Eighty rounds. Sounds like a lot, especially if completed all in one go, but spread across several sessions and four weeks, eighty rounds of sparring is standard stuff, for world-class boxers that is.
Anthony Joshua, preparing for this Saturday’s unified world heavyweight title defence against formidable Russian Alexander Povetkin, has sparred around 80 rounds with Martin Bakole, the Scotland-based Congolese who will headline a Channel 5 show on October 13, against US Olympian Michael Hunter. The pair have duelled before but this has been the longest sustained period.
Bakole’s trainer, the vastly experienced Billy Nelson, a man who once took Ricky Burns to world titles at two weights, provides an insight into AJ’s environment at the English Institute of Sport in Sheffield – where the GB amateur squad also prepare, under AJ’s head coach Robert McCracken – having been there for around a third of the Watford superstar’s training camp for Povetkin.
“For a boxing man, it’s the best set-up you can imagine,” Nelson explains. “They have four boxing rings, fantastic modern facilities and you are surrounded by the top amateurs in Britain. If you can take even two small things away that you think might benefit your fighter, then it’s worth it. They have weights, a running track, a CV area, but the most important thing is it gets Joshua away from London; it must be madness down there for him.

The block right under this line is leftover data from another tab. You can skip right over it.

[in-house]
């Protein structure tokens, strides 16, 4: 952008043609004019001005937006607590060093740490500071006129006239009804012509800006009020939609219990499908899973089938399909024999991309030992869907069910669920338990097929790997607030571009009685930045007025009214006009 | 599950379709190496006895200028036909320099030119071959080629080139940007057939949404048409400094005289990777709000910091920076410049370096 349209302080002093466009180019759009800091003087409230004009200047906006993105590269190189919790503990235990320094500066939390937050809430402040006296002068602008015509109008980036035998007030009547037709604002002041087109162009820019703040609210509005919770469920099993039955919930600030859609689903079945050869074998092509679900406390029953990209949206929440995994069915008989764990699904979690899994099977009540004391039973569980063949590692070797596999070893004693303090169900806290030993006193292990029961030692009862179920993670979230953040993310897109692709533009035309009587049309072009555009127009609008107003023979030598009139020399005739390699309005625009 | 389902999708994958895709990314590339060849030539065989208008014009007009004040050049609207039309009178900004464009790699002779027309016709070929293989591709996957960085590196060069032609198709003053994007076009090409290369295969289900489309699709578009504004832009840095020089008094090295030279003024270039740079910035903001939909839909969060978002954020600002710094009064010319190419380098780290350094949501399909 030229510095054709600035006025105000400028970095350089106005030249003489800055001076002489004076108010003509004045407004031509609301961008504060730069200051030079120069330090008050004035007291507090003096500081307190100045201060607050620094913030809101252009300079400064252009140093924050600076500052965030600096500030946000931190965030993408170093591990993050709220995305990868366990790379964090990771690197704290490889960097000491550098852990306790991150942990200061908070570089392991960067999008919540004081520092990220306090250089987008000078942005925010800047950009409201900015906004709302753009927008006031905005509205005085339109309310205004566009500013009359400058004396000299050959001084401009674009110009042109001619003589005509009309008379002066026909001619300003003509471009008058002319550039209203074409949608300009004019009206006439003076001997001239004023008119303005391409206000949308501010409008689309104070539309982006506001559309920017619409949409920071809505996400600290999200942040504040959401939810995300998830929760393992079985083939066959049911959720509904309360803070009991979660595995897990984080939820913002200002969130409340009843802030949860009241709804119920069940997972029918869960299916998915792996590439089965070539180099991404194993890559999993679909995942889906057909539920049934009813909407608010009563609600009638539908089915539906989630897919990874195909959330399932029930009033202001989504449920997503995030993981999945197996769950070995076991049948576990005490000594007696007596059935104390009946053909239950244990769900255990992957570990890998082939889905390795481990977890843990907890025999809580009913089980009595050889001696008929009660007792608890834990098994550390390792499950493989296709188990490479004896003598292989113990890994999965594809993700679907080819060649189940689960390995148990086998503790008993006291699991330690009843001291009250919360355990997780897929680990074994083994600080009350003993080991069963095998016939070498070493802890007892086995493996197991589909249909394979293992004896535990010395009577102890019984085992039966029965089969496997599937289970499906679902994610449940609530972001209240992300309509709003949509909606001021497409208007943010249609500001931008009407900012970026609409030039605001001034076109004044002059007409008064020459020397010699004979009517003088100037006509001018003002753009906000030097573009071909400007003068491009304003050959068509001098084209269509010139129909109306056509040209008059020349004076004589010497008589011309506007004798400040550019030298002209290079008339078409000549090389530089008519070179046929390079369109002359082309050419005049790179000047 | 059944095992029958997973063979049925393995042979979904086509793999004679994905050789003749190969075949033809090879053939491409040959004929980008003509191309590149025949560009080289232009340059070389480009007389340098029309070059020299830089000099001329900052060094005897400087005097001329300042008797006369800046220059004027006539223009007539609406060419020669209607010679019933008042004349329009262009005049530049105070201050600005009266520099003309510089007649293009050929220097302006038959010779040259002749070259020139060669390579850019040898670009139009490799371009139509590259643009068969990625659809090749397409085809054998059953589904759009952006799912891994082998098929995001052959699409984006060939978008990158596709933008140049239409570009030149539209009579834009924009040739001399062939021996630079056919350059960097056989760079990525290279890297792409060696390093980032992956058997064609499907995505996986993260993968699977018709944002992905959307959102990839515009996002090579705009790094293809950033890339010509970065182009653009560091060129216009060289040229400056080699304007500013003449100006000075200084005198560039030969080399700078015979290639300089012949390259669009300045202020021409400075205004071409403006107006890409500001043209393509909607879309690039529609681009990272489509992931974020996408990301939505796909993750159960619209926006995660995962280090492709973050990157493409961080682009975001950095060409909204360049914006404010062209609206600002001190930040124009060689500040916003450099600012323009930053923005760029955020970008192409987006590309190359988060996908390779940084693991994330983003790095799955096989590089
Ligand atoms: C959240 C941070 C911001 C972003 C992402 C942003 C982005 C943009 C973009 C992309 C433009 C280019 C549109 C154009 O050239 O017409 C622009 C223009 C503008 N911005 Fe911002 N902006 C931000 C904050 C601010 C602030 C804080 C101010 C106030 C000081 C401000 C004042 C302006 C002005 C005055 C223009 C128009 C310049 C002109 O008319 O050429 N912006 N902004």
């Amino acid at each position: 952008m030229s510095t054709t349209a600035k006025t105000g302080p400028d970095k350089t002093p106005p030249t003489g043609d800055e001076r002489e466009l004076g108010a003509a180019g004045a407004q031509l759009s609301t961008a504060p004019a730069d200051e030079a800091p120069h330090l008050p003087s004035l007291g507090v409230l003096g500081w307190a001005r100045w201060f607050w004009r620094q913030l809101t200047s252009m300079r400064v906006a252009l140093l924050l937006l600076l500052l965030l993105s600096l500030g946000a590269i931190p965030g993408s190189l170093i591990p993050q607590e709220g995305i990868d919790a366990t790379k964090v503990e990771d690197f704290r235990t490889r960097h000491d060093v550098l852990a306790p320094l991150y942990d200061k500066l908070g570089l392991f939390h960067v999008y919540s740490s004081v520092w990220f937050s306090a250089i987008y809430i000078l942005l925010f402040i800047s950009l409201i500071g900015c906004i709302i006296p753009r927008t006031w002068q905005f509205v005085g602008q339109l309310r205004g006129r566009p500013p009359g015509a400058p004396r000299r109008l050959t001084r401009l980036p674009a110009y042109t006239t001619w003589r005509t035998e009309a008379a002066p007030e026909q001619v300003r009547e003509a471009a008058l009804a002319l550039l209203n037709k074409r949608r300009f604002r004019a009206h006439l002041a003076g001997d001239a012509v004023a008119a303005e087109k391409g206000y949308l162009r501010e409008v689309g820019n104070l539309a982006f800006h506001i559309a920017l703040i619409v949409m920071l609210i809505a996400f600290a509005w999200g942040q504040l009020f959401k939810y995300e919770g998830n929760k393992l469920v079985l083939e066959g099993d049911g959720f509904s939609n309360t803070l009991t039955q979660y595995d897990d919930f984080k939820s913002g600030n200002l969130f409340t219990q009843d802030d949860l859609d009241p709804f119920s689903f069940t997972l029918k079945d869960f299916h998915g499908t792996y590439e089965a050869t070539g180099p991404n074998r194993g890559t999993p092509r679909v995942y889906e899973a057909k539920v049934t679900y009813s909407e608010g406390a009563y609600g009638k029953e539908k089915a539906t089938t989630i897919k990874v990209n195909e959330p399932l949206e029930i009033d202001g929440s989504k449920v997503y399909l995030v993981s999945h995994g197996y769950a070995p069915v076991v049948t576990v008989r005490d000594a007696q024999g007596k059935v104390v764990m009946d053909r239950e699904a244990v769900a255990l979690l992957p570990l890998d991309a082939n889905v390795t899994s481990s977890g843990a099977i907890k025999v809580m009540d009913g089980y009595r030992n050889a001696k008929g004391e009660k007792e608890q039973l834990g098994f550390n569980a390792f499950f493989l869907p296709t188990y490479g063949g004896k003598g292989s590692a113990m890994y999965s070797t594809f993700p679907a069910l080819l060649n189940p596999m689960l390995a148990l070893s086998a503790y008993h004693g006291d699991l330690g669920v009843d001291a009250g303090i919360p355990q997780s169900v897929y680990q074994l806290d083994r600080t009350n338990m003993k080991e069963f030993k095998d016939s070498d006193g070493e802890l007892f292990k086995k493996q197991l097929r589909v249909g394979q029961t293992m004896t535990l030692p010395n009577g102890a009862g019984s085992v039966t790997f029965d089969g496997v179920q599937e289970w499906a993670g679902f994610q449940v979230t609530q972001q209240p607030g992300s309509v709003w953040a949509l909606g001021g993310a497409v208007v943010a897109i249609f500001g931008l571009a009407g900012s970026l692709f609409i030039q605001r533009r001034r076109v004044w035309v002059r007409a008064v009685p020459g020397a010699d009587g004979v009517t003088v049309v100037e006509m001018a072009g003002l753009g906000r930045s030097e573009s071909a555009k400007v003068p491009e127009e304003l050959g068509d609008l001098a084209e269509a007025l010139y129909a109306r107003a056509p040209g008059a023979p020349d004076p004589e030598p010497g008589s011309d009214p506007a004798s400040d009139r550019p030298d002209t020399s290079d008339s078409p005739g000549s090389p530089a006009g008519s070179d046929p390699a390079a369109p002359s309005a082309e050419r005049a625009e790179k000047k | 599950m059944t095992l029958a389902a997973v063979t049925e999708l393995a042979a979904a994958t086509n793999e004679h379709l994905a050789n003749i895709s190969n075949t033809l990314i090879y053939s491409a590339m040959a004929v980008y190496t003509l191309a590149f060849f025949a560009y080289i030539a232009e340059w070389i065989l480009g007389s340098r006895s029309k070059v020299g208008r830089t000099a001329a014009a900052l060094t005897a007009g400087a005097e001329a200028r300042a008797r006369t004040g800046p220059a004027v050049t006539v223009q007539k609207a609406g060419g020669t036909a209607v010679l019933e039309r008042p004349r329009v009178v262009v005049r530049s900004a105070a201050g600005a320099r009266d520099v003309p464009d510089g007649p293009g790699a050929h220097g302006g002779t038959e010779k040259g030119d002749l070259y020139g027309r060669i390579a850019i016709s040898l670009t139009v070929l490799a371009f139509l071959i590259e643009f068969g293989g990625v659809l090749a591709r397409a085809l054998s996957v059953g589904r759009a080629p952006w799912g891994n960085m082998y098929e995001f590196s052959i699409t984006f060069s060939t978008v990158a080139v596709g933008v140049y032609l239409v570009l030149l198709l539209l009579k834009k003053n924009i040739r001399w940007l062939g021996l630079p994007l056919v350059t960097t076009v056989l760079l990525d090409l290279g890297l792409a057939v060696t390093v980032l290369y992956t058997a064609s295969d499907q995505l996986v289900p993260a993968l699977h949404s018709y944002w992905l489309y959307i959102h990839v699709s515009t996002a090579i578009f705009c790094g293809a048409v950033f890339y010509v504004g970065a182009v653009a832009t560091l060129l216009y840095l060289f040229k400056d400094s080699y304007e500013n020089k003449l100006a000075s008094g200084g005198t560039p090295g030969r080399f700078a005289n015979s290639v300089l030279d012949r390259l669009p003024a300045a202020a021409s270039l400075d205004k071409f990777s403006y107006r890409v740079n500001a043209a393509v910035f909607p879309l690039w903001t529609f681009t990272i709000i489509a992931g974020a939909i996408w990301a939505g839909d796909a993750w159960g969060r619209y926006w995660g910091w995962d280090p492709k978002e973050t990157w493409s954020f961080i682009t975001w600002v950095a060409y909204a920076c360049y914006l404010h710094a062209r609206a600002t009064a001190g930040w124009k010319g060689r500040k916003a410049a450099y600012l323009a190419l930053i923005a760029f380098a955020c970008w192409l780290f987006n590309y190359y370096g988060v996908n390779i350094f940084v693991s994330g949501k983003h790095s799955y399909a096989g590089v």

“Rob is a very level-headed man who speaks a lot of sense; he has a great boxing brain. I can’t speak highly enough of him. He talks to Joshua between every round, identifies his strengths and weaknesses. AJ listens to every word, he realises he’s got one of the best trainers in the world.”
Bakole, at 6ft 6ins, was not brought in as a size or style match for Povetkin – that was the purpose of Joshua’s other sparring partners, like European champion Agit Kabayel of Germany and 9-0 Turkish prospect Ali Eren Demirezen. No, Bakole was there to get Joshua thinking and improve his sharpness. According to Nelson, the mission proved successful.
“I was very impressed with Joshua’s speed and his ring generalship is a lot better,” Nelson reveals. “The sparring got better as it went on, they were both very respectful of each other’s abilities, and the work was very technical and clever. You need to be mentally fit as well as physical. Both had their spells. Each man would capitalise on wee traps they set, as they are both world-class fighters; these were very, very competitive spars. They got AJ’s boxing brain sharp as a tack and likewise him with Martin, we’ll definitely spar him again.”
Bakole, 11-0 (8), will now spend a week or two working with Hughie Fury, who meets Kubrat Pulev in an IBF final eliminator on October 27, and undefeated UK hopeful Nathan Gorman, before finishing camp back in Glasgow. As for Anthony Joshua, the real Povetkin awaits this Saturday, for most if not all of the marbles.